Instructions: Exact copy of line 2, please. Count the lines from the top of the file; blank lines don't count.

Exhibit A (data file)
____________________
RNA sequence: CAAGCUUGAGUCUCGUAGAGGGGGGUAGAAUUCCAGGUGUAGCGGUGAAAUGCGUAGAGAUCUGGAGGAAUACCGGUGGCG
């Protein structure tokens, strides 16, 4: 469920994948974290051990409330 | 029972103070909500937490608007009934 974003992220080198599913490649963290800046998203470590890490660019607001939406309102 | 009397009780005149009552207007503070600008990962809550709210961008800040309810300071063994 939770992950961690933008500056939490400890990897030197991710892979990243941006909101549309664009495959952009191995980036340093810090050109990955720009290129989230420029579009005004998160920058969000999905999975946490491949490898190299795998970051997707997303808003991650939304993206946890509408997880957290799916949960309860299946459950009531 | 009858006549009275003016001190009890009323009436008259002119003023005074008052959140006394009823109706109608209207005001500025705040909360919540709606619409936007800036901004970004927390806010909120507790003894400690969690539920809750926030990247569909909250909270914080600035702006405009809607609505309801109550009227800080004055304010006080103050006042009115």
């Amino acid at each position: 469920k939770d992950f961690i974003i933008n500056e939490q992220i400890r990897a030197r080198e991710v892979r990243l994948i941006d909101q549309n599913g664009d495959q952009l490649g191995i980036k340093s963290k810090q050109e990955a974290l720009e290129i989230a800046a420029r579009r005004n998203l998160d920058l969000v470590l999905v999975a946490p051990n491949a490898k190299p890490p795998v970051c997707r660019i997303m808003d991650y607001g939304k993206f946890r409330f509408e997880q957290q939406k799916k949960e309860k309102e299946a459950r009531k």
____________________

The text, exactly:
């Protein structure tokens, strides 16, 4: 469920994948974290051990409330 | 029972103070909500937490608007009934 974003992220080198599913490649963290800046998203470590890490660019607001939406309102 | 009397009780005149009552207007503070600008990962809550709210961008800040309810300071063994 939770992950961690933008500056939490400890990897030197991710892979990243941006909101549309664009495959952009191995980036340093810090050109990955720009290129989230420029579009005004998160920058969000999905999975946490491949490898190299795998970051997707997303808003991650939304993206946890509408997880957290799916949960309860299946459950009531 | 009858006549009275003016001190009890009323009436008259002119003023005074008052959140006394009823109706109608209207005001500025705040909360919540709606619409936007800036901004970004927390806010909120507790003894400690969690539920809750926030990247569909909250909270914080600035702006405009809607609505309801109550009227800080004055304010006080103050006042009115």